Layer 3 Switch vs ASA, which one for inter-vlan routing?
I've been working on my GNS3 labs and I just finished configuring Routing on a Stick: Trunking (L2 switch w/multiple VLANS and trunk interface to > Router); and I've also completed a lab with L3 Switching and SVI's. From what I've seen in some environments most network setups looks like this, Server > L2 Switch > ASA (ASA Handles Inter-vlan routing); another alternative to that would be Server > L3 Switch > ASA; In this latter scenario where would/should the inter-vlan routing happen? Could a L3 switch and ASA work together? Are there benefits to either setup? It seems to me that the ASA at it's heart is a L3 switch with WAN capabilities so is there even need for a L3 switch? What's the most common setup for ASA's?
If I can apply ACL's to a L3 switch then what additional benefit can the ASA provide that the L3 switch can't do? Couldn't the L3 switch accommodate the special security constraints on inter VLAN traffic routing? I've read that by default L3 switches allow all traffic opposed to ASAs which block all traffic.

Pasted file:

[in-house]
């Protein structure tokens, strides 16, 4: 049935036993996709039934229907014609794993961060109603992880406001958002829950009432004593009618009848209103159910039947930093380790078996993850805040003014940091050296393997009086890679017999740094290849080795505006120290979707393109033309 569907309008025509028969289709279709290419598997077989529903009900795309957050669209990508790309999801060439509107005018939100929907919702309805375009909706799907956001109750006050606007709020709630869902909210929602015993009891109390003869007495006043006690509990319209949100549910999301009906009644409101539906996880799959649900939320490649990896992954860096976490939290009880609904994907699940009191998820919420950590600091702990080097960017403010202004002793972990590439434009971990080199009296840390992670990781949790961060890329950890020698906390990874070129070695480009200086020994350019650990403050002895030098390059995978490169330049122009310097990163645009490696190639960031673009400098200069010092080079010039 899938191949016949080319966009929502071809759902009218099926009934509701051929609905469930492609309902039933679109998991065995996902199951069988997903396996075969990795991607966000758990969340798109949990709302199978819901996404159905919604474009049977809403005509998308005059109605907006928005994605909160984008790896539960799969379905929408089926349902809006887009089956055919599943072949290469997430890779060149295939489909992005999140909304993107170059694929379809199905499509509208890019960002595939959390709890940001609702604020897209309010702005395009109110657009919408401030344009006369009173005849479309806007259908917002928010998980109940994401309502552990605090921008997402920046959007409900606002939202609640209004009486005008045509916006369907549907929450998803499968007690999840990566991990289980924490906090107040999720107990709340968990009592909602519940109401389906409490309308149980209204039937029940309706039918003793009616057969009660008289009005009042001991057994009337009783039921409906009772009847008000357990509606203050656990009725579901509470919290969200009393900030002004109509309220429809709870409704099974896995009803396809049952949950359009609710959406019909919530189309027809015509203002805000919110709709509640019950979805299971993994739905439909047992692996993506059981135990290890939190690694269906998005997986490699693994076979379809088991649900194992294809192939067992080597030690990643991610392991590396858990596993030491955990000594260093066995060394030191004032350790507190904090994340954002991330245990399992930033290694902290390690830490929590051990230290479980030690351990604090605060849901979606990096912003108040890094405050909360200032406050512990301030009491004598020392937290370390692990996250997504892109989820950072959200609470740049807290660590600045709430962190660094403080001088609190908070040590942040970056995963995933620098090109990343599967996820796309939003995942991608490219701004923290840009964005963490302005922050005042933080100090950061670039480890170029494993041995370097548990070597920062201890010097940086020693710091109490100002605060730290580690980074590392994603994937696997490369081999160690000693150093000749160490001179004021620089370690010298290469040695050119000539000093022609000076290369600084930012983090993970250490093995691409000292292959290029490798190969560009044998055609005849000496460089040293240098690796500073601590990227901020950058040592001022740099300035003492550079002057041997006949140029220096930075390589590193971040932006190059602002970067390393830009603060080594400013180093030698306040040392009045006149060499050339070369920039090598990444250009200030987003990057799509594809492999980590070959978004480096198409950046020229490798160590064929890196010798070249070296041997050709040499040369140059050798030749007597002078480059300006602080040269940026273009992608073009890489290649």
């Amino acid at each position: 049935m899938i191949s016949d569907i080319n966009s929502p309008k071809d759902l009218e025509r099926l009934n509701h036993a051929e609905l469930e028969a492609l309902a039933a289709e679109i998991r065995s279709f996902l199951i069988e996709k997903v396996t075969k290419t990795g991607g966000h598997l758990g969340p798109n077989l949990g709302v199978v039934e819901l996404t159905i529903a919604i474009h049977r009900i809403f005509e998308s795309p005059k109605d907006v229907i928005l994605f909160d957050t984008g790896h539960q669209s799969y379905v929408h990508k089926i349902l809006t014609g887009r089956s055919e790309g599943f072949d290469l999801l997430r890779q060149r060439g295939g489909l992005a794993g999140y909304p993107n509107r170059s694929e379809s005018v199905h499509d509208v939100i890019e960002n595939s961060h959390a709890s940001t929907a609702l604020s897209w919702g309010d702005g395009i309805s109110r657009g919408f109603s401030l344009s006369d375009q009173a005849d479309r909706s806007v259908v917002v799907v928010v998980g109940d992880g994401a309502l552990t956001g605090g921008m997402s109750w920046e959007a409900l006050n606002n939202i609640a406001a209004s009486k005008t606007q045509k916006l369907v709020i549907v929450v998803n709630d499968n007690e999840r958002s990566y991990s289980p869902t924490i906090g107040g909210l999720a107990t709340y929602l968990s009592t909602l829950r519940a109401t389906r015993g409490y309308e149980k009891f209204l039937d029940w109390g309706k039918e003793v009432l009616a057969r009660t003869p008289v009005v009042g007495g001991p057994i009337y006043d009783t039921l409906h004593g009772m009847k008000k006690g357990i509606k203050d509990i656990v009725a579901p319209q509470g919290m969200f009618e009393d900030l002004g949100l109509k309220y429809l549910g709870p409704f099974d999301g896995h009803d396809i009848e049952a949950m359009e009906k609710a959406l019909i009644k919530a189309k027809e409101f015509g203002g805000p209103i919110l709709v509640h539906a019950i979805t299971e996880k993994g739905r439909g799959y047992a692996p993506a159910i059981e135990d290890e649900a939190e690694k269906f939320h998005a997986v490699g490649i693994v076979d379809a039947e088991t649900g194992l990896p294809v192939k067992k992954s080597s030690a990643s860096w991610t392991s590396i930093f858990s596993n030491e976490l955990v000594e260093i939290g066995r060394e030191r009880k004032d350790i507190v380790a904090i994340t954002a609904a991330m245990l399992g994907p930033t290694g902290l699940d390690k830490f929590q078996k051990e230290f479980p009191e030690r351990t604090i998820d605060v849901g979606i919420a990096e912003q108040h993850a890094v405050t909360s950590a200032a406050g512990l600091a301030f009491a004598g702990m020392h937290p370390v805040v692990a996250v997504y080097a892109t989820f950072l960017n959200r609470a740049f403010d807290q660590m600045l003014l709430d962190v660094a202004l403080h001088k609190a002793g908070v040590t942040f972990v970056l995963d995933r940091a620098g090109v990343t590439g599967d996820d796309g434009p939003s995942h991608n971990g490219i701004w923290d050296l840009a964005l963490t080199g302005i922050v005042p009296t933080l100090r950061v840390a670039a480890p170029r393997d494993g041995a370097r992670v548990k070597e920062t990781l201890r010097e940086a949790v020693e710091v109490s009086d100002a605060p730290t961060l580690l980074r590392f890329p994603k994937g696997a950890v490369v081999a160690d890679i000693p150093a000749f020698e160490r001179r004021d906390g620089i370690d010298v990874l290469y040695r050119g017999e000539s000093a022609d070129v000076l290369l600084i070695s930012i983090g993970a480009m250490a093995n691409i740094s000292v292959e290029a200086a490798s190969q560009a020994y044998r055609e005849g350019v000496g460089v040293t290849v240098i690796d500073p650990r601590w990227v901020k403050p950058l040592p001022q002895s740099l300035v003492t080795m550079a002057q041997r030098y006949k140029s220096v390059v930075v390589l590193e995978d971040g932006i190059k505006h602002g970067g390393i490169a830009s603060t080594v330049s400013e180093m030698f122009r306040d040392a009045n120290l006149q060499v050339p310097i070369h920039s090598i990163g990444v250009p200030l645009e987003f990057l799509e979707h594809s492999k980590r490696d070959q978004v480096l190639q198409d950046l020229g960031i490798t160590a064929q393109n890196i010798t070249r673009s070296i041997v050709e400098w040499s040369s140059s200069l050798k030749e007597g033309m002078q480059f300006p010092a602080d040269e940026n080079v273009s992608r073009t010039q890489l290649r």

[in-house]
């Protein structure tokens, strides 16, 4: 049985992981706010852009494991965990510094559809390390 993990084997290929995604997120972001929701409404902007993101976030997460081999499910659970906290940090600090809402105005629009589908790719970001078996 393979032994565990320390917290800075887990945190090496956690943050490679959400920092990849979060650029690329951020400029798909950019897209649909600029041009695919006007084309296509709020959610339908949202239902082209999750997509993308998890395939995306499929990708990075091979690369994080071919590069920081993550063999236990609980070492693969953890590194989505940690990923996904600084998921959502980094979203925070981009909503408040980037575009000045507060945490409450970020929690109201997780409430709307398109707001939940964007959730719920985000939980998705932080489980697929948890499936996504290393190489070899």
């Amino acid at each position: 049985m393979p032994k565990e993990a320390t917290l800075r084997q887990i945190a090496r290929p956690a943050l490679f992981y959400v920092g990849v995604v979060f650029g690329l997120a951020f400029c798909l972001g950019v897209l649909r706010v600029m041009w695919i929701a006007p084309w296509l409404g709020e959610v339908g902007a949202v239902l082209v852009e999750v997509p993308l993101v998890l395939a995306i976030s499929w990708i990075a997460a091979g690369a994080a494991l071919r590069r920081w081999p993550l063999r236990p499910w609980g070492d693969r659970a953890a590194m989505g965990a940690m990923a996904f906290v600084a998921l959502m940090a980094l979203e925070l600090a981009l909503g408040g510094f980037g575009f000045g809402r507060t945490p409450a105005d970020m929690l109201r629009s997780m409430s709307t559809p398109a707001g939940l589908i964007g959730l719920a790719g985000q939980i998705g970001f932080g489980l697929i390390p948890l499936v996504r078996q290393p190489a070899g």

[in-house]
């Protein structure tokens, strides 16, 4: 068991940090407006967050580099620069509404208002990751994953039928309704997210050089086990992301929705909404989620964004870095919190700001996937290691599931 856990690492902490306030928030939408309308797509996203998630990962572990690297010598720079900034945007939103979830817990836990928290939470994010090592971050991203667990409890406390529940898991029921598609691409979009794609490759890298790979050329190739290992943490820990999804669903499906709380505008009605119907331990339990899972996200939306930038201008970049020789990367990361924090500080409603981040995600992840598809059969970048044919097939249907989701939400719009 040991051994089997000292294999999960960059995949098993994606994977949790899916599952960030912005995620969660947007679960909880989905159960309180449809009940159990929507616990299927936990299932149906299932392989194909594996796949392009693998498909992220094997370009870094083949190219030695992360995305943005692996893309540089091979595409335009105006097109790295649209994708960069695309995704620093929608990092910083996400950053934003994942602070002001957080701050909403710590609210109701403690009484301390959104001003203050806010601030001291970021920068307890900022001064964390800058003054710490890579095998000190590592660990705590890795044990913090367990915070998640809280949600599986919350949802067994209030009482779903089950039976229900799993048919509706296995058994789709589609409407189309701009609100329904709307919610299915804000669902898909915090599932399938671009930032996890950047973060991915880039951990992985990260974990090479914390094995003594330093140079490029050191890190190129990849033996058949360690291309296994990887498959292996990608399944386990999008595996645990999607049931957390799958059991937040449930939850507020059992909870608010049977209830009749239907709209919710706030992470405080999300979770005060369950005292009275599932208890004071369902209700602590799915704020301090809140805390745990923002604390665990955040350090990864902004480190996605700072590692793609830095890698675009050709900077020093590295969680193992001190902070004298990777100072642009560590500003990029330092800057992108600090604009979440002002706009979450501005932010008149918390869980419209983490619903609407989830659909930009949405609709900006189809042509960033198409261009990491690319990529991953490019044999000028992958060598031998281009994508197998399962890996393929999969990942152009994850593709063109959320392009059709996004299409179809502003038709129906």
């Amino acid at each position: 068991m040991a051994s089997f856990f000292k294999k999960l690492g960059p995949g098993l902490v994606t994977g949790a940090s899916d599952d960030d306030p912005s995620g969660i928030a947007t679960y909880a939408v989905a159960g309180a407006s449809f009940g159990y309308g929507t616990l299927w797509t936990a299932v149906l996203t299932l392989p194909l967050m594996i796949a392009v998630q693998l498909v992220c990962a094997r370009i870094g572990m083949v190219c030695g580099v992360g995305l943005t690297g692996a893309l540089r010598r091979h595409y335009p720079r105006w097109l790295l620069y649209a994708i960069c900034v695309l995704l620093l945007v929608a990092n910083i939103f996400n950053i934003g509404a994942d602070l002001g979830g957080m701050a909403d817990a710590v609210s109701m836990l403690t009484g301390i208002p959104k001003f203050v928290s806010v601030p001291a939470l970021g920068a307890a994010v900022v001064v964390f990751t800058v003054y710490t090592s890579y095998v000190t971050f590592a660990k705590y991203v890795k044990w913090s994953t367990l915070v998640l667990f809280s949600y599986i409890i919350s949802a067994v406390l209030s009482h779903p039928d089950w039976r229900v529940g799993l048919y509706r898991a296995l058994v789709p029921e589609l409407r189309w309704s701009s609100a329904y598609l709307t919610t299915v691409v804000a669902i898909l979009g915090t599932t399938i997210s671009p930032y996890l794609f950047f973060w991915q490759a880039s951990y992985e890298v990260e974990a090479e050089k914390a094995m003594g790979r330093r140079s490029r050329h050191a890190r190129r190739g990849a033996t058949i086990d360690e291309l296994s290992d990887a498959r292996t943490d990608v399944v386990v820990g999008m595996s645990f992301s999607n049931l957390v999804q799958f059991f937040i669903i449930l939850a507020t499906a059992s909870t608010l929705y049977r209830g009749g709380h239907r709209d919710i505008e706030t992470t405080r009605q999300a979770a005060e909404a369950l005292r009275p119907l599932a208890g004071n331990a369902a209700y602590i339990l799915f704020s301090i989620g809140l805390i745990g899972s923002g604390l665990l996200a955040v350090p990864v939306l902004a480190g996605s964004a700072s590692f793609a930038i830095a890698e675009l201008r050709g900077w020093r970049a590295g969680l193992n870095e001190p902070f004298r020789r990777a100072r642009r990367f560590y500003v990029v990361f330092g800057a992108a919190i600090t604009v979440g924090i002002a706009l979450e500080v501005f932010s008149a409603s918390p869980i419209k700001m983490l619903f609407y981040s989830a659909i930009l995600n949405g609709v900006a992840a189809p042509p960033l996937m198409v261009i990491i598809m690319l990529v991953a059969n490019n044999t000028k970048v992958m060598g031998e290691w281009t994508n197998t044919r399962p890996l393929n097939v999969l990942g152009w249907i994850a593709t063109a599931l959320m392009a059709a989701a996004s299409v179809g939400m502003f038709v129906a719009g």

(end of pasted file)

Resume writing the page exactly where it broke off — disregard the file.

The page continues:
[toc:faq]The ProblemOn traditional switches whenever we have a trunk
interface we use the VLAN tag to demultiplex the VLANs. The switch needs
to determine which MAC Address table to look in for a forwarding
decision. To do this we require the switch to do...
[toc:faq]Introduction:Netdr is a tool available on a RSP720, Sup720 or
Sup32 that allows one to capture packets on the RP or SP inband. The
netdr command can be used to capture both Tx and Rx packets in the
software switching path. This is not a substitut...
IntroductionOSPF, being a link-state protocol, allows for every router
in the network to know of every link and OSPF speaker in the entire
network. From this picture each router independently runs the Shortest
Path First (SPF) algorithm to determine the b...